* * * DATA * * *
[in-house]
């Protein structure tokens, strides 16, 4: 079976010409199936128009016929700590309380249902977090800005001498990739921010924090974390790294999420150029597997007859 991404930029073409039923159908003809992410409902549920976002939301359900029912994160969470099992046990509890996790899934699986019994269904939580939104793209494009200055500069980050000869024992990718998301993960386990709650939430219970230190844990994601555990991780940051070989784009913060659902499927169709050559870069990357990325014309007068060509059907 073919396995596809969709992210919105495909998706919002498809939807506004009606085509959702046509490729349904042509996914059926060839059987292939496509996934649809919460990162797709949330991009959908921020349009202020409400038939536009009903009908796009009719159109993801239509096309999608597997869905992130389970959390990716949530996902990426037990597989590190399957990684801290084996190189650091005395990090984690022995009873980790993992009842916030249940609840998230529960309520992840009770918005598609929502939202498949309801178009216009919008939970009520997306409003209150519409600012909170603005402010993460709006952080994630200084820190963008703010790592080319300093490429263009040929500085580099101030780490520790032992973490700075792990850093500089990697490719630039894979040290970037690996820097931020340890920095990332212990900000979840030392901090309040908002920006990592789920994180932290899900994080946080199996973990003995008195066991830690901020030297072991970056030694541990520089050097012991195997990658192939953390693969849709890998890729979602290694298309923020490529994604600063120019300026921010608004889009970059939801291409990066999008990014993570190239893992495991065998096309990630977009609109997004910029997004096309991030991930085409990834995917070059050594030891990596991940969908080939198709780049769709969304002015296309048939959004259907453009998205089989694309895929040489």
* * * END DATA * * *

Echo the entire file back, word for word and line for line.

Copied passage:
[in-house]
């Protein structure tokens, strides 16, 4: 079976010409199936128009016929700590309380249902977090800005001498990739921010924090974390790294999420150029597997007859 991404930029073409039923159908003809992410409902549920976002939301359900029912994160969470099992046990509890996790899934699986019994269904939580939104793209494009200055500069980050000869024992990718998301993960386990709650939430219970230190844990994601555990991780940051070989784009913060659902499927169709050559870069990357990325014309007068060509059907 073919396995596809969709992210919105495909998706919002498809939807506004009606085509959702046509490729349904042509996914059926060839059987292939496509996934649809919460990162797709949330991009959908921020349009202020409400038939536009009903009908796009009719159109993801239509096309999608597997869905992130389970959390990716949530996902990426037990597989590190399957990684801290084996190189650091005395990090984690022995009873980790993992009842916030249940609840998230529960309520992840009770918005598609929502939202498949309801178009216009919008939970009520997306409003209150519409600012909170603005402010993460709006952080994630200084820190963008703010790592080319300093490429263009040929500085580099101030780490520790032992973490700075792990850093500089990697490719630039894979040290970037690996820097931020340890920095990332212990900000979840030392901090309040908002920006990592789920994180932290899900994080946080199996973990003995008195066991830690901020030297072991970056030694541990520089050097012991195997990658192939953390693969849709890998890729979602290694298309923020490529994604600063120019300026921010608004889009970059939801291409990066999008990014993570190239893992495991065998096309990630977009609109997004910029997004096309991030991930085409990834995917070059050594030891990596991940969908080939198709780049769709969304002015296309048939959004259907453009998205089989694309895929040489």